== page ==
13 Reasons Why -- ostensibly a show about a teenage girl who kills herself and leaves a set of mysterious cassettes behind but in reality a show about beautiful twinks -- has been divisive since it premiered on Netflix last year for its graphic depictions of suicide and sexual assault. Also, a lot of people just don't think it's a very good show, but to those people I say: have you seen what Sam Smith's boyfriend looks like in his letterman jacket?
Many parents have been concerned that the show glamorizes suicide and could inspire teens to harm themselves, and now the Parents Council has demanded that Netflix cancel the show, which just dropped its second season on Friday. President Tim Winter explained:
"Netflix has delivered a ticking time bomb to teens and children who watch 13 Reasons Why. The content and thematic elements of the second season are even worse than we expected. We would have liked to have 13 reasons for hope and redemption following the graphic suicide of the lead female teen character, but rather than providing a path forward, the season only provides cause for despondency...
"If you come into the series with feelings of hopelessness or depression, you'll never walk away from the series feeling any better. If you're not feeling that way, the series will make you feel hopeless and depressed. For kids who are already at risk, who are being bullied or abused, the show may only serve to trigger those feelings and create dangerous real-life circumstances."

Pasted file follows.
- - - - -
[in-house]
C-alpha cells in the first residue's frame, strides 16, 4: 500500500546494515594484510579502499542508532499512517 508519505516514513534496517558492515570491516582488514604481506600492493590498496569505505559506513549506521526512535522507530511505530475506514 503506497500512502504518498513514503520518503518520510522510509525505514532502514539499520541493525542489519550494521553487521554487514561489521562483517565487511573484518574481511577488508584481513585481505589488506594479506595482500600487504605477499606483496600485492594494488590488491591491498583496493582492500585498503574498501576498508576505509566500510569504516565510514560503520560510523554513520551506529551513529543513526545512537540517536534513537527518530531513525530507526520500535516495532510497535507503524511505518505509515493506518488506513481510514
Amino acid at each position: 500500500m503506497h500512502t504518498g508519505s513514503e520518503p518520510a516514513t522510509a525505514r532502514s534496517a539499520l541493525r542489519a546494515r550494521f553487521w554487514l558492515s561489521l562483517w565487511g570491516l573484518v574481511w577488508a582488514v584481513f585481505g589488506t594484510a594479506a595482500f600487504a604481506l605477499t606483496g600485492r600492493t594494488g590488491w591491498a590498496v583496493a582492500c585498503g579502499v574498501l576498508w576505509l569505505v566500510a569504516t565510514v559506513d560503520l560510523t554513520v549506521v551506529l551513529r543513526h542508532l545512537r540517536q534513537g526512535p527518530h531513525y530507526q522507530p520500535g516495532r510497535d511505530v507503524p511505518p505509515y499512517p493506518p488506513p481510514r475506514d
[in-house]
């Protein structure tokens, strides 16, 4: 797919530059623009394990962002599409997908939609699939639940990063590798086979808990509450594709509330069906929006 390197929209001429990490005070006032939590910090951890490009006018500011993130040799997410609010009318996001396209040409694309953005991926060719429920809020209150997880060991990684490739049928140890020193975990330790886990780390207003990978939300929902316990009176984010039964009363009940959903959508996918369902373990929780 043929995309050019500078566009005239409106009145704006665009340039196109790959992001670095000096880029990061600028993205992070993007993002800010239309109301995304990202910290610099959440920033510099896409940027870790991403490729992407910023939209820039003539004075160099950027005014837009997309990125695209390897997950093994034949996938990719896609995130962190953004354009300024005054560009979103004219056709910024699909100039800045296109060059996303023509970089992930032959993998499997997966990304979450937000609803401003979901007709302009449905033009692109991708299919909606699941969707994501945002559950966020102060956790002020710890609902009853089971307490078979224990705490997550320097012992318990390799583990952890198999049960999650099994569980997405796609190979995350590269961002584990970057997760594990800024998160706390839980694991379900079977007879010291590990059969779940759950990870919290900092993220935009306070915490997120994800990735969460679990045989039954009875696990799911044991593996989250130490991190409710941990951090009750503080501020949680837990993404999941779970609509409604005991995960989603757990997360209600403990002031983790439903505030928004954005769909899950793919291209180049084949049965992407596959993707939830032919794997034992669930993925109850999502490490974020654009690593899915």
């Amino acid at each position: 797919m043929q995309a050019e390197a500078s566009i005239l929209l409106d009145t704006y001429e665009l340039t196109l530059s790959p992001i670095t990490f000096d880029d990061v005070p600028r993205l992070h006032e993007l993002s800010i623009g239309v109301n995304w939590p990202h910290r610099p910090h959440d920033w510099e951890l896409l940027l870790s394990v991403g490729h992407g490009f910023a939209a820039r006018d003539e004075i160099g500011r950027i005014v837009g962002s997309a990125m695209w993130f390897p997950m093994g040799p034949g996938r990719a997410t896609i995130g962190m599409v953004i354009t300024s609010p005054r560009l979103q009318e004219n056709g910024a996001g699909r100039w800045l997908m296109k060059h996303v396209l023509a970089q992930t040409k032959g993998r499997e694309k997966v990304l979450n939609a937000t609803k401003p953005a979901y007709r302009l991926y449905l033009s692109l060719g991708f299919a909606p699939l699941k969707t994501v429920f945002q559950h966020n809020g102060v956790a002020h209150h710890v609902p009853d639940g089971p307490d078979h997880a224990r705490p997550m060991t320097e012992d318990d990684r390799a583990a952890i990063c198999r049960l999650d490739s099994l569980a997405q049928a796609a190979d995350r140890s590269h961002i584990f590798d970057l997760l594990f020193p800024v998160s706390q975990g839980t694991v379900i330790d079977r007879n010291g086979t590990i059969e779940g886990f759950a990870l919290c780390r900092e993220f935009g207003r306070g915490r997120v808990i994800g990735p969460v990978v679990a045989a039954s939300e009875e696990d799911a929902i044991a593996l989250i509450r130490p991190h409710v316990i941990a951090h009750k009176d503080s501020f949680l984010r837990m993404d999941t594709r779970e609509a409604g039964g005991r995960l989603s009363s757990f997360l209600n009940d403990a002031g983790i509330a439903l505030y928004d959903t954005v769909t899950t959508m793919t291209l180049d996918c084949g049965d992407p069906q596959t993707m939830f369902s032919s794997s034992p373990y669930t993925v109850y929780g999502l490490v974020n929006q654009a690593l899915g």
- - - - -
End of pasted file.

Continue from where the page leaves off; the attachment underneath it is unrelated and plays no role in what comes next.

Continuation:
"The unfortunate reality is that the show is clearly produced for young viewers despite being rated for mature audiences. The fact that Netflix would point back to its website for those needing crisis intervention after watching the show demonstrates the company's belief that at-risk viewers will need crisis intervention. Ironically, the entire crux of the show demonstrates that crisis intervention doesn't really matter because the system doesn't work to protect children from harm."
While each episode of the show opens with a trigger warning and provides viewers with crisis resources, for some that simply isn't enough when weighed against the show's content: several graphic rape scenes, depictions of suicide and a school shooting. But when weighed against those beautiful twinks...we're still hoping for season three.
All joking aside, teenage audiences are exposed to much more graphic violence in movies and TV than what they can find in 13 Reasons Why, and rather than inspiring teens to take their own the lives, the show seems to instead be prompting open discussions about depression, sexual assault and self-harm, which can only be a good thing.